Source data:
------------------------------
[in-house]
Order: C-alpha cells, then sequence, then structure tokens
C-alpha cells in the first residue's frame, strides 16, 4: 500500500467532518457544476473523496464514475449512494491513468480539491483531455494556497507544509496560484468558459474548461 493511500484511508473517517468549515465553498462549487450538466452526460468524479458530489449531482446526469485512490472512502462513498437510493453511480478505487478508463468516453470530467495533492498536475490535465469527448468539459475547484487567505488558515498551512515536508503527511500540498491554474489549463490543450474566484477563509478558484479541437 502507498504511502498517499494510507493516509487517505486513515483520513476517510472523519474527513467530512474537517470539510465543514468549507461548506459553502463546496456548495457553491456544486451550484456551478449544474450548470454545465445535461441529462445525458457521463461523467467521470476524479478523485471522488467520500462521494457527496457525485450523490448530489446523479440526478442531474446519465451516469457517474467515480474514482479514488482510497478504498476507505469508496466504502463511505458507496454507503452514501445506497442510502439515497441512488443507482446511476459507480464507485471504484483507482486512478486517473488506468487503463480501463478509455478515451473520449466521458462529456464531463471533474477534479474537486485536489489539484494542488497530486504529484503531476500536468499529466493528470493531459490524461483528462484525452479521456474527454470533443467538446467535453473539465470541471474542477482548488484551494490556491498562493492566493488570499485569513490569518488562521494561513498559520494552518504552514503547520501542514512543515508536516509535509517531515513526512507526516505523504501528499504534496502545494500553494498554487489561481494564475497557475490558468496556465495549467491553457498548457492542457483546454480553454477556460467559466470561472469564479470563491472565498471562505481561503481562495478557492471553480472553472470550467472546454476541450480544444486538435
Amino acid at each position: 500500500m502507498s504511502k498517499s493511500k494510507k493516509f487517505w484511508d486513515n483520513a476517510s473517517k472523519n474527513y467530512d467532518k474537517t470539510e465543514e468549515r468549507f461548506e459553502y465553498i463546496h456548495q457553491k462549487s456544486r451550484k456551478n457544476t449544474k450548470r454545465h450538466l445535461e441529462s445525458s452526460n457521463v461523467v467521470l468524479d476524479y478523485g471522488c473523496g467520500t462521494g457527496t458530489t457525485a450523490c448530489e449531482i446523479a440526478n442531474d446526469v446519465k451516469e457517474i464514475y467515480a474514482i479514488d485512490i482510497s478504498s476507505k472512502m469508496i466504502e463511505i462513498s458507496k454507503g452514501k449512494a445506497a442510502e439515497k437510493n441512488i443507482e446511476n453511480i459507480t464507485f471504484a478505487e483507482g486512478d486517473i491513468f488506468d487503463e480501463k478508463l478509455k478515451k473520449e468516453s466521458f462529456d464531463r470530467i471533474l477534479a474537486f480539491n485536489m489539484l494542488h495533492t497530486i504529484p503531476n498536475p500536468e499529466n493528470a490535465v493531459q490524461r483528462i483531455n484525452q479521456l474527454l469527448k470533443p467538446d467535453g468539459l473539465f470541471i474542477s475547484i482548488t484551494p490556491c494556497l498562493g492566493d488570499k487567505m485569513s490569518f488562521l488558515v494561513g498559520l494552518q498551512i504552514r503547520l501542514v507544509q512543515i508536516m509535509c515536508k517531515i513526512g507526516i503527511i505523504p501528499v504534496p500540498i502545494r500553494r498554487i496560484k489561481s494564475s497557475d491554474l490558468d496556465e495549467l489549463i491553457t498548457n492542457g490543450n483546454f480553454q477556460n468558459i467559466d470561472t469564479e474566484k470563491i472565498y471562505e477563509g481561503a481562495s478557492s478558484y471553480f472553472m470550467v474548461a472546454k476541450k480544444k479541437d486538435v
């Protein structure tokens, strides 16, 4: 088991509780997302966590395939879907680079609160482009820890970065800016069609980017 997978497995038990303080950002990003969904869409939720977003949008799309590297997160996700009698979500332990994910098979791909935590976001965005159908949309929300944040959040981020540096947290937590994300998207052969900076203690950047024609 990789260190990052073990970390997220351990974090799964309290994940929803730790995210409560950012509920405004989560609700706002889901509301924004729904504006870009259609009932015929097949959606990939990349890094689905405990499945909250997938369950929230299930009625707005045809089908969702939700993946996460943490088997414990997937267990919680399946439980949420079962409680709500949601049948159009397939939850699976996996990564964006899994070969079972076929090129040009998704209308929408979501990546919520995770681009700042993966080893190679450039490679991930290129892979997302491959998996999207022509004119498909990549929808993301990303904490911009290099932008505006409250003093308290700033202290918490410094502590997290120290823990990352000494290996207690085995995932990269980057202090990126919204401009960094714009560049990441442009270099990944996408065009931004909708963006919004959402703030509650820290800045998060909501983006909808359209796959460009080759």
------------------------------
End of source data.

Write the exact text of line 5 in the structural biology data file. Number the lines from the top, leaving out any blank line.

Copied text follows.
């Protein structure tokens, strides 16, 4: 088991509780997302966590395939879907680079609160482009820890970065800016069609980017 997978497995038990303080950002990003969904869409939720977003949008799309590297997160996700009698979500332990994910098979791909935590976001965005159908949309929300944040959040981020540096947290937590994300998207052969900076203690950047024609 990789260190990052073990970390997220351990974090799964309290994940929803730790995210409560950012509920405004989560609700706002889901509301924004729904504006870009259609009932015929097949959606990939990349890094689905405990499945909250997938369950929230299930009625707005045809089908969702939700993946996460943490088997414990997937267990919680399946439980949420079962409680709500949601049948159009397939939850699976996996990564964006899994070969079972076929090129040009998704209308929408979501990546919520995770681009700042993966080893190679450039490679991930290129892979997302491959998996999207022509004119498909990549929808993301990303904490911009290099932008505006409250003093308290700033202290918490410094502590997290120290823990990352000494290996207690085995995932990269980057202090990126919204401009960094714009560049990441442009270099990944996408065009931004909708963006919004959402703030509650820290800045998060909501983006909808359209796959460009080759």